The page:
You Got This: How to Manage Mental Health During Peak Hurricane Season

Jane Gros Verdin
August 29, 2022
Nicholls Releases Hurricane Ida Documentary Trailer
August 29, 2022

Today, we remember that Hurricane Ida changed so many of our lives a year ago. As we still recover, the anniversary along with being in peak hurricane season may strike up some emotions, and maintaining mental health during such a time is essential.


LCMC Health* recently released an article explaining that firsthand living through an extreme storm can cause depression, anxiety, fear, and worry about future events. This type of reaction is known as post-traumatic stress disorder (PTSD). According to the organization, there are warning signs that may appear:


  • Flashbacks and feelings of reliving traumatic events
  • Bad dreams about the event
  • Severe emotional and/or physical distress
  • Uncontrollable physical reactions when thinking about the event may include a racing heart, trouble breathing, and sweating
  • Being fearful and/or easily frightened
  • Self-destructive behavior such as drinking and drug use
  • Insomnia
  • Depression, anxiety, and negative thoughts
  • Forgetfulness and memory issues
  • Lack of interest in activities you once enjoyed
  • Feeling isolated or detached
  • Numbness and difficulty feeling positive emotions


These feelings and symptoms are normal and one that feels them should learn healthy ways to manage them and reach out to get professional help. Here are some ways to manage heightened emotions during peak hurricane season while you’re still recovering from Hurricane Ida:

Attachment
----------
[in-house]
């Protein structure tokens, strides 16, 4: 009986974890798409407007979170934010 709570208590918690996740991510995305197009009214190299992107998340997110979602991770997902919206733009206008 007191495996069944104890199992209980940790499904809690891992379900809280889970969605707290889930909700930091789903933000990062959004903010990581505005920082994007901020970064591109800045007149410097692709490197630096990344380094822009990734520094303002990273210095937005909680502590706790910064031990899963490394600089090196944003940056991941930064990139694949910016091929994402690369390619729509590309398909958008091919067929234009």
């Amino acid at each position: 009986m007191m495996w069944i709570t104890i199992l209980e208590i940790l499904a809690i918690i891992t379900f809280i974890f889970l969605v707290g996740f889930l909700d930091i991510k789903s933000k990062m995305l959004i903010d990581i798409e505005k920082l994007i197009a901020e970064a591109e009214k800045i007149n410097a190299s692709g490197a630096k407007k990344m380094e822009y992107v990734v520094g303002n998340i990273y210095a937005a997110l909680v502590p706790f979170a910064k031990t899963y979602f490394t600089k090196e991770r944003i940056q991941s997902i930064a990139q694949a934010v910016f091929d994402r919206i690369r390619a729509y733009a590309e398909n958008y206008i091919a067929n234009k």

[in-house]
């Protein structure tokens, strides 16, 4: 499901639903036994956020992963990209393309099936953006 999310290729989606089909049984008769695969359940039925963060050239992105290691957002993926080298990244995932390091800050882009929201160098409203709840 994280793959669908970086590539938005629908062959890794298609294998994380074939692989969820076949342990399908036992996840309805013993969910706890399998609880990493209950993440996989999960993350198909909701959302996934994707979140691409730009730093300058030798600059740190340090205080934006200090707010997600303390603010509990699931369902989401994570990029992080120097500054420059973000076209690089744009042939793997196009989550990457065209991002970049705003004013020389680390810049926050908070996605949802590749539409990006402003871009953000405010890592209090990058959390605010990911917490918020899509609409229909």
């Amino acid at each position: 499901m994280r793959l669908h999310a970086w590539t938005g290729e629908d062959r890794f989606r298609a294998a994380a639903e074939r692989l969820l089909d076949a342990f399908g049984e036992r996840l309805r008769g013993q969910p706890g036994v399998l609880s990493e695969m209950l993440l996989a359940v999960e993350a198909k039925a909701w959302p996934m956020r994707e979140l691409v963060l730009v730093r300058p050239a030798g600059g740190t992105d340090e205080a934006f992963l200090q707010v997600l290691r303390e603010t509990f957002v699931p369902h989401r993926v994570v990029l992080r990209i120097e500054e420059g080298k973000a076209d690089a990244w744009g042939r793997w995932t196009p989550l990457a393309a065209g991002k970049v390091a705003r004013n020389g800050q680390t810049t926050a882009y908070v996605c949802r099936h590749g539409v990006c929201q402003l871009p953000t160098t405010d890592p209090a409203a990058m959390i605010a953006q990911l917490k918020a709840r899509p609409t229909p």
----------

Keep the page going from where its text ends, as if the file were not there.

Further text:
• Manage your stress with calming activities that you enjoy. That can include meditation, exercise, fishing, or drinking tea in your favorite spot. Participating in mindfulness can be a healthy way to treat anxiety and depression by rooting ourselves in the present moment, focusing, and practicing non-reactivity.
  • Focus on preparedness. Some find that preparing for the next storm can help ease anxiety. Creating emergency plans, prepping a hurricane box, and making sure your house is ready may ease anxiety knowing that you’re ready for this next trial. 
  • Regulate Physical and Emotional Health. By regulating your health, physical and emotional, you can ease anxiety and depression. Regulate your health with healthy eating, rest, relaxation, exercise, and working with a mental health professional to stay well. This also includes diving into hobbies.
  • Seek Support if You are Struggling. It’s okay to not be okay and it’s healthy to reach out when you need help. Reach out to someone you know, or if you need a professional, reach out to these resources:


* LCMC Health is a New Orleans-based, non-profit health system with a mission to provide high-quality care for every person and parish in Louisiana and beyond, “and to put a little more heart and soul into healthcare along the way. And that means we do things a little differently around here.” The organization believes in treating people like family, which is the Louisiana way, and they have grown into a health system that’s built to serve needs across New Orleans and the Gulf Coast. For more information, visit the website here.